"I really enjoy being part of the support group and helping the mission from behind the scenes," Tidball said. "It's cool to know that I could refuel a jet today and tomorrow it's in another country putting in work, indirectly putting warheads on foreheads."

Tidball decided he wanted to see a more direct result from his work which motivated him to search for a career in the operations side of the Air Force.

"I knew I wanted to go to the ops side, so I looked into a variety of aircrew jobs," Tidball said. "I quickly decided I wanted to be an aerial gunner and applied to cross train into Special Missions Aviation."

After being accepted for his new career, Tidball began his first training course on January 10, 2014 at Lackland AFB, Texas. His first course was Aircrew Fundamentals, a ten day course that all flier or sensor operators must attend.

Following the first ten day course, Tidball returned to Lackland for a two month course for three level training.

"So far the hardest part of my training has been the three level course," Tidball said. "There was so much technical information that you've never seen before that they try to cram it all in so fast. It's not easy to pick up all the information as quickly as you need to so there is a lot of mental work that goes into it with all the information you have to learn."

The most recent course he has attended was the Survival, Evasion, Resistance and Escape course that consisted of 19 field days, two water survival days and one day specifically for helicopter crews called the dunker.

"The most fun I've had in my training so far was definitely our six days stuck in the woods during SERE," he said. "We had to kill, skin and cook our own rabbit and as an avid hunter that part was fun for me and overall it was a unique experience that not everybody gets to do."

The final two courses he will have to attend will be the two longest of his journey. His next stop will be Fort Rucker, Alabama, to attend a two and a half month Career Enlisted Aviator Rotary-Wing Fundamentals course. During this course he will begin his hands on training with his weapons and aircraft.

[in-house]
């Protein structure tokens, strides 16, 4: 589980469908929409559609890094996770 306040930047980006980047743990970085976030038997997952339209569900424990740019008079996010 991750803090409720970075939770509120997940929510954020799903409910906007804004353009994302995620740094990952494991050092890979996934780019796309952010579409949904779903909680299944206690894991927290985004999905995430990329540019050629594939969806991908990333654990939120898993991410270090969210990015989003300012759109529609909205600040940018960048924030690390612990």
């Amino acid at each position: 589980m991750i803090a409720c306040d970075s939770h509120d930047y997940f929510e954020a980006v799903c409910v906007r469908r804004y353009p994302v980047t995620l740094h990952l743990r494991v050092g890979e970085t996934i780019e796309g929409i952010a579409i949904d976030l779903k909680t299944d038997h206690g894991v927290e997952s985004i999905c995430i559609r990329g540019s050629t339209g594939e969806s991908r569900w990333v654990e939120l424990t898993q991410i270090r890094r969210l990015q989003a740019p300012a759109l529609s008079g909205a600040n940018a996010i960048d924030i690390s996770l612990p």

Following his trip to Maxwell AFB, Tidball heads to Kirtland AFB, New Mexico, to complete his Initial Qualification Training which will last four to five months long. Once complete His will become an official Special Missions Aviation and will move to his new home at Malmstrom AFB, Montana.

During the break periods between courses, Tidball returns to Whiteman and continues his duties supervising the airman in the fuels shop.

"It's a shame to lose a supervisor like Sgt. Tidball," Tech. Sgt. Robert Peterson, 509th LRS fuels Hydrants superviser. "Even in the middle of his cross-training he still comes back motivated and willing to work every day."

Tidball is looking forward to not having a normal day to day job.

"This opportunity is something that few get a chance to do," Tidball said. "I'm excited, one day I could be flying patterns doing nuclear support the next there could be a hiker lost that we have to go help. You never know what each day is going to bring and it's a thrill I look forward to."